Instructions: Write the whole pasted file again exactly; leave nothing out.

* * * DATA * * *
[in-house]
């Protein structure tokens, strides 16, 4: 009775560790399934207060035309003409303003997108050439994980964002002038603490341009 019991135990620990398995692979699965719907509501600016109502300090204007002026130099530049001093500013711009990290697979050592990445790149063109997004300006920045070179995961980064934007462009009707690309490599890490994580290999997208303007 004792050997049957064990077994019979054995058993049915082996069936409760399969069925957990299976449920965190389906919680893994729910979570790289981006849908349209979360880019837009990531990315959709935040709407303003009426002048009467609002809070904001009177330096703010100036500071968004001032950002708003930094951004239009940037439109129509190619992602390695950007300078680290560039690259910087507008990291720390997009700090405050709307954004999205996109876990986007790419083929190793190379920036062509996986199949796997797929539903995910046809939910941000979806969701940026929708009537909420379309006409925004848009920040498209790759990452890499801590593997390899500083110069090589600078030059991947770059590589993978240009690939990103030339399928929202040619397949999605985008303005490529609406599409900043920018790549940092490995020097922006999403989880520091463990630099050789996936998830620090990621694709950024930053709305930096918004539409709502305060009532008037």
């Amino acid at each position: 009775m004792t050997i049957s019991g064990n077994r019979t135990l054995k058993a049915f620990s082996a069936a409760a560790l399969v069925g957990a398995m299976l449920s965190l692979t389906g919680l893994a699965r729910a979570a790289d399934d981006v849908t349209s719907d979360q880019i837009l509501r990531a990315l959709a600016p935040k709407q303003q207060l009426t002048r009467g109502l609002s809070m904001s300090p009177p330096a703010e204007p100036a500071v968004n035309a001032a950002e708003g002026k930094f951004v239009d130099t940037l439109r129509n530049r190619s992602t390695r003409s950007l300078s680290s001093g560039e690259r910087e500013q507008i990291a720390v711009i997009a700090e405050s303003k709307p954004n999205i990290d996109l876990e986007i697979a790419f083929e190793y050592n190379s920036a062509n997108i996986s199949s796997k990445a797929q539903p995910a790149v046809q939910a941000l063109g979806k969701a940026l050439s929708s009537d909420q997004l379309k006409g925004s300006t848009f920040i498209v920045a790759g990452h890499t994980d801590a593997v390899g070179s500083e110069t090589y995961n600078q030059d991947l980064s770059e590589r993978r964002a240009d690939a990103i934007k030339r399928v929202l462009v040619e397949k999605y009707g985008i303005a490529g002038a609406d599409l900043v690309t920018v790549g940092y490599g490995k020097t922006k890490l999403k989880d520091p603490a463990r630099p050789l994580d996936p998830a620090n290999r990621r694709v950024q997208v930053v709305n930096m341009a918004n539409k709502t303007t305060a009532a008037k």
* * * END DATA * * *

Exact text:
[in-house]
């Protein structure tokens, strides 16, 4: 009775560790399934207060035309003409303003997108050439994980964002002038603490341009 019991135990620990398995692979699965719907509501600016109502300090204007002026130099530049001093500013711009990290697979050592990445790149063109997004300006920045070179995961980064934007462009009707690309490599890490994580290999997208303007 004792050997049957064990077994019979054995058993049915082996069936409760399969069925957990299976449920965190389906919680893994729910979570790289981006849908349209979360880019837009990531990315959709935040709407303003009426002048009467609002809070904001009177330096703010100036500071968004001032950002708003930094951004239009940037439109129509190619992602390695950007300078680290560039690259910087507008990291720390997009700090405050709307954004999205996109876990986007790419083929190793190379920036062509996986199949796997797929539903995910046809939910941000979806969701940026929708009537909420379309006409925004848009920040498209790759990452890499801590593997390899500083110069090589600078030059991947770059590589993978240009690939990103030339399928929202040619397949999605985008303005490529609406599409900043920018790549940092490995020097922006999403989880520091463990630099050789996936998830620090990621694709950024930053709305930096918004539409709502305060009532008037």
């Amino acid at each position: 009775m004792t050997i049957s019991g064990n077994r019979t135990l054995k058993a049915f620990s082996a069936a409760a560790l399969v069925g957990a398995m299976l449920s965190l692979t389906g919680l893994a699965r729910a979570a790289d399934d981006v849908t349209s719907d979360q880019i837009l509501r990531a990315l959709a600016p935040k709407q303003q207060l009426t002048r009467g109502l609002s809070m904001s300090p009177p330096a703010e204007p100036a500071v968004n035309a001032a950002e708003g002026k930094f951004v239009d130099t940037l439109r129509n530049r190619s992602t390695r003409s950007l300078s680290s001093g560039e690259r910087e500013q507008i990291a720390v711009i997009a700090e405050s303003k709307p954004n999205i990290d996109l876990e986007i697979a790419f083929e190793y050592n190379s920036a062509n997108i996986s199949s796997k990445a797929q539903p995910a790149v046809q939910a941000l063109g979806k969701a940026l050439s929708s009537d909420q997004l379309k006409g925004s300006t848009f920040i498209v920045a790759g990452h890499t994980d801590a593997v390899g070179s500083e110069t090589y995961n600078q030059d991947l980064s770059e590589r993978r964002a240009d690939a990103i934007k030339r399928v929202l462009v040619e397949k999605y009707g985008i303005a490529g002038a609406d599409l900043v690309t920018v790549g940092y490599g490995k020097t922006k890490l999403k989880d520091p603490a463990r630099p050789l994580d996936p998830a620090n290999r990621r694709v950024q997208v930053v709305n930096m341009a918004n539409k709502t303007t305060a009532a008037k």